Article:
That makes me think of her coffin table, and of the ballet lesson Faith and I never did manage to get to three days ago. I pull away from her grasp and cover my face, fresh tears running like wax. "What is the matter with me?"

"Absolutely nothing, in spite of what that cretin wants you to believe." My mother puts her hands on my burning cheeks. "This is not your fault, Mariah. This isn't something you could have stopped before it happened. Colin isn't worth the ground he walks on." She spits on the carpet, to prove it. "Now sit up so that I can bring Faith in here."

That gets my attention. "She can't see me like this."

"So, change."

"It's not that easy-"

"Yes, it is," my mother insists. "It's not just you this time, Mariah. You want to fall apart? Fine, then-do it after you've seen Faith. You know I'm right, or you wouldn't have called me to come over here and take care of her three days ago." Staring at me, she softens her voice. "She's got an idiot for a father, and she's got you. You make what you want of that."

For a second I let hope sneak through the cracks in my armor. "Did she ask for me?"

My mother hesitates. "No ... but that's neither here nor there." As she goes to get Faith, I adjust the pillows behind my back and wipe my face with a corner of the comforter. My daughter enters the room, propelled by my mother's hand. She stops two feet from the bed. "Hi," I say, bright as any actress.

For a moment I just delight in seeing her—the crooked part of her hair, the space where her front tooth used to be, the chipped pink Tinkerbell polish on her fingernails. She folds her arms and sets her colt's legs and mulishly presses her beautiful bow of a mouth into a flat line.

"Want to sit down?" I pat the mattress beside me.

She doesn't answer; she barely even breathes. With a sharp pain I realize that I know exactly what she's doing, because I've done it myself: You convince yourself that if you keep perfectly still, if you don't make any sudden moves, neither will anyone else. "Faith . .

I reach out my hand, but she turns and walks out of the room.

Part of me wants to follow her, but a larger part of me can't muster the courage. "She's still not talking. Why?"

"You're her mother. You find out."

But I can't. If I have learned anything, it is my own limits. I turn onto my side and close my eyes, hoping that my mother will get the hint that I just want her to go away.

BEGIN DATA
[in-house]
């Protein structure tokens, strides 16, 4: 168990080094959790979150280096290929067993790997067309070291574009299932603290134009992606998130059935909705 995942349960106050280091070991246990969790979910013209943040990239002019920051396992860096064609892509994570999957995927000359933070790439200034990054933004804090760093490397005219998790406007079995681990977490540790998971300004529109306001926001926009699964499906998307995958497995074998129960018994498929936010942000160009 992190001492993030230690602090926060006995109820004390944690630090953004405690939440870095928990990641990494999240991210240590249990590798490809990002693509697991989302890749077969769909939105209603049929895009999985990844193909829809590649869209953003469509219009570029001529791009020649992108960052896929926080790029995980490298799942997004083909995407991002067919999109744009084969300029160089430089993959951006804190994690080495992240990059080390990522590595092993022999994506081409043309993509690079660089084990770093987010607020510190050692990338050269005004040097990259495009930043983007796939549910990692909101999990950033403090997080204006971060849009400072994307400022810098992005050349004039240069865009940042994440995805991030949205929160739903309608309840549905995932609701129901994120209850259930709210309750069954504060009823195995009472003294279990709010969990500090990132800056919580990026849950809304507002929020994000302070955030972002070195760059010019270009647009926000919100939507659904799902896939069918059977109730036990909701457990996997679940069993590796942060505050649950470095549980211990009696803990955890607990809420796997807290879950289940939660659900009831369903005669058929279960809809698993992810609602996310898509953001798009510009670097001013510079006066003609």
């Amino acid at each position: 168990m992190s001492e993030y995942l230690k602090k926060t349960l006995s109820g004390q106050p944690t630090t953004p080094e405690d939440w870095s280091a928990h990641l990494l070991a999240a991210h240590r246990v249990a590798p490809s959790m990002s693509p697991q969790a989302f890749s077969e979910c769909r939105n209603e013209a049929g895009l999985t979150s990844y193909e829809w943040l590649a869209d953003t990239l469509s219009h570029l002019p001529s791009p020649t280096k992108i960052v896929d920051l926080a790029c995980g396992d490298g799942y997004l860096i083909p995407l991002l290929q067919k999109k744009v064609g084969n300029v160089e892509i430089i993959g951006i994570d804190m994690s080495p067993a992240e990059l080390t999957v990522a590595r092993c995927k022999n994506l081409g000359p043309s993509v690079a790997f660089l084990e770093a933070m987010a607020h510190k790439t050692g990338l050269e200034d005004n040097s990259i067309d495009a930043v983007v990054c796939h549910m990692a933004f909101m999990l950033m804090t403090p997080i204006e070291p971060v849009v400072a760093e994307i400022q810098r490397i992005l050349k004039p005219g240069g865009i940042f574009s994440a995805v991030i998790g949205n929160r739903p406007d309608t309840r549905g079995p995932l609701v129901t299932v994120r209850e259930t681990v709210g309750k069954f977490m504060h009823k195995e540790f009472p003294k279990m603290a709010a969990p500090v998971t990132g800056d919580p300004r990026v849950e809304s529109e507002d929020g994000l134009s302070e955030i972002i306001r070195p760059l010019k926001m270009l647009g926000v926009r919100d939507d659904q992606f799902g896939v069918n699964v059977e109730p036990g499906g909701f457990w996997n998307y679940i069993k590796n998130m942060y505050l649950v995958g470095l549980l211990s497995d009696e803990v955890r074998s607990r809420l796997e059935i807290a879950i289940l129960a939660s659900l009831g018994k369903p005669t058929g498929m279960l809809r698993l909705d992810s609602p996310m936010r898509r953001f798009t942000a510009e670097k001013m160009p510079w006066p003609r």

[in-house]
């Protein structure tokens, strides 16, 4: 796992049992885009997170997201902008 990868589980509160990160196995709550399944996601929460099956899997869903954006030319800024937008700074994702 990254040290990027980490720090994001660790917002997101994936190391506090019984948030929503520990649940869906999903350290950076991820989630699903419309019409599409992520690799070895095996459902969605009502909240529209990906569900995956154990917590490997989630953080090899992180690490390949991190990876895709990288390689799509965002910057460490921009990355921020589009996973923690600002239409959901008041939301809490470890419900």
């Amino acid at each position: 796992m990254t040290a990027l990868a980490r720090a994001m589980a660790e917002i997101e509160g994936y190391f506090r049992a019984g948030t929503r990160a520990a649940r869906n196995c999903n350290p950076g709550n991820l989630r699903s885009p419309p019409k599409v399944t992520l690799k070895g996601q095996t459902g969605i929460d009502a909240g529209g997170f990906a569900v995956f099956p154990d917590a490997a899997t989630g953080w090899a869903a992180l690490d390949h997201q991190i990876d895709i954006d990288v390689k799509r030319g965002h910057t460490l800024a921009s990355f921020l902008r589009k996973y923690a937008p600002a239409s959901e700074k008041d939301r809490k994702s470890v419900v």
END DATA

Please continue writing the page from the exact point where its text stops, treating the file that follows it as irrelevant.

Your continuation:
"You'll see," she says quietly, laying her hand on top of my head. "Faith is going to get you through...

Keeping Faith. Copyright © by Jodi Picoult. Reprinted by permission of HarperCollins Publishers, Inc. All rights reserved. Available now wherever books are sold.

Reading Group Guide

Plot Summary
The White family has just been broken apart by divorce. Seven-year-old Faith finds a friend to see her through - a friend who may or may not be imaginary. What if a little girl with no religious background starts to have talks with God, perform miracles , and develop stigmata? As it builds toward a climactic custody battle, Keeping Faith explores a family beseiged by the media, the medical profession, and organized religion in a world where everyone has an opinion but no one knows the truth.

Topics for Discussion

  • Much is said in the story about Mariah not being a good mother. Do you think this criticism is valid? Does Faith think Mariah is a good mother? Is motherhood truly a "work in progress," as Millie describes it?

  • In the early pages of the first chapter, Mariah describes her marriage as perfect, yet moments after she and Faith discover Colin with another woman, Mariah says, "Oh God, it is happening again." Are there other indications in the story that Mariah refuses to see the truth that is right in front of her?

  • Mariah says, "You can't be a mother, can you, if your child is taken away." As you read, who did you want to win custody of Faith?

  • There are two mother-daughter sets in this book: Faith and Mariah, and Mariah and Millie. Discuss Millie. What are some of the good things Mariah learned from her? Some of the bad things? In the beginning of the story they seem to be very different people. Is this true at the end?

  • Kenzie says: "The issue in this custody hearing is where the best home is for Faith. That doesn't leave a lot of room for God." Do you agree?

  • Did you read the book as fictionor nonfiction?
  • Does the Catholic Church have the right to examine Faith, a Jewish girl?

  • If God were to appear in 1999, would He intervene, or observe?

  • Toward the end of the story, Mariah is tugged across the yard by an exuberant Faith, "following in her daughter's footsteps." Whom did you learn the most from in the story? Who is the main character of the book: Mariah? Faith? God?

    About the Author: Jodi Picoult is the author of The Pact and six other critically acclaimed novels. She lives in New Hampshire with her husband, two sons, and daughter.